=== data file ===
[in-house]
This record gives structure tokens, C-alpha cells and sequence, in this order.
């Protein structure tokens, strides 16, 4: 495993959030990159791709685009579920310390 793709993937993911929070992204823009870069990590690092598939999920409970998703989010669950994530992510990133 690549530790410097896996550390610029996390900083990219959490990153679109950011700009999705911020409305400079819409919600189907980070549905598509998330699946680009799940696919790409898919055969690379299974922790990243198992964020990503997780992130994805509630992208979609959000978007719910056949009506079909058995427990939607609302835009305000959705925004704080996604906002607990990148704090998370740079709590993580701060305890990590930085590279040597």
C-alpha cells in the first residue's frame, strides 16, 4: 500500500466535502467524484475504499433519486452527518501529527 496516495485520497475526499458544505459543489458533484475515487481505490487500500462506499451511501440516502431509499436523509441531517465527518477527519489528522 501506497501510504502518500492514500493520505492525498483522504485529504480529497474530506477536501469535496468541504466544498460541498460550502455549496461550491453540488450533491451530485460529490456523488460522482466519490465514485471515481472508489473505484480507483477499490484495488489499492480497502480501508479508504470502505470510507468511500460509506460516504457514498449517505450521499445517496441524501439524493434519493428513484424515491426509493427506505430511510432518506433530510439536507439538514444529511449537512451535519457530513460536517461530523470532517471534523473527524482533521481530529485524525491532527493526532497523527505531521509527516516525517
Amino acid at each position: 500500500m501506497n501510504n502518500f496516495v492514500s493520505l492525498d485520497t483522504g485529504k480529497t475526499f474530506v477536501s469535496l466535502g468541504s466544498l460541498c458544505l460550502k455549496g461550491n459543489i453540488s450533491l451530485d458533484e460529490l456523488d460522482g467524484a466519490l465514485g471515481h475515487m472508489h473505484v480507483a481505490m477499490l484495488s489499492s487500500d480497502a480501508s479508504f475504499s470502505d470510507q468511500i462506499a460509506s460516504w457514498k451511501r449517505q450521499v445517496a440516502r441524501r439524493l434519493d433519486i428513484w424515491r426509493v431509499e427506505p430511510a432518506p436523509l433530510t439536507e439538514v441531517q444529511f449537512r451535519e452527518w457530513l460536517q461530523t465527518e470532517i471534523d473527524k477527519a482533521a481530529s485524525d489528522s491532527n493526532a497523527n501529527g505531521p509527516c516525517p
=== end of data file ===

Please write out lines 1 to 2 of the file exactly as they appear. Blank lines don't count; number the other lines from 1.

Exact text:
[in-house]
This record gives structure tokens, C-alpha cells and sequence, in this order.